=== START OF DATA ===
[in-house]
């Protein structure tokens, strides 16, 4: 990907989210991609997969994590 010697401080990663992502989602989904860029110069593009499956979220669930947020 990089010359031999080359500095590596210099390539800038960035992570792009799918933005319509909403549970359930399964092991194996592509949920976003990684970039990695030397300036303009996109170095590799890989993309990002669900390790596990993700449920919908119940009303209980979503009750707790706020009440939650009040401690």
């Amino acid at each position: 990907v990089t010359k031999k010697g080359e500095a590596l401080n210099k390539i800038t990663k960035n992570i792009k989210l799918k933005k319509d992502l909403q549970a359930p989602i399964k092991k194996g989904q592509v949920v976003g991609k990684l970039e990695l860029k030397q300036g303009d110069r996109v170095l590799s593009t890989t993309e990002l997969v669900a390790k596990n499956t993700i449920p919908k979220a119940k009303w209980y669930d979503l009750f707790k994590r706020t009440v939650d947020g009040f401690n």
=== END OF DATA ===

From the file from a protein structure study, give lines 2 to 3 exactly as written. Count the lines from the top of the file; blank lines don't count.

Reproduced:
């Protein structure tokens, strides 16, 4: 990907989210991609997969994590 010697401080990663992502989602989904860029110069593009499956979220669930947020 990089010359031999080359500095590596210099390539800038960035992570792009799918933005319509909403549970359930399964092991194996592509949920976003990684970039990695030397300036303009996109170095590799890989993309990002669900390790596990993700449920919908119940009303209980979503009750707790706020009440939650009040401690």
């Amino acid at each position: 990907v990089t010359k031999k010697g080359e500095a590596l401080n210099k390539i800038t990663k960035n992570i792009k989210l799918k933005k319509d992502l909403q549970a359930p989602i399964k092991k194996g989904q592509v949920v976003g991609k990684l970039e990695l860029k030397q300036g303009d110069r996109v170095l590799s593009t890989t993309e990002l997969v669900a390790k596990n499956t993700i449920p919908k979220a119940k009303w209980y669930d979503l009750f707790k994590r706020t009440v939650d947020g009040f401690n």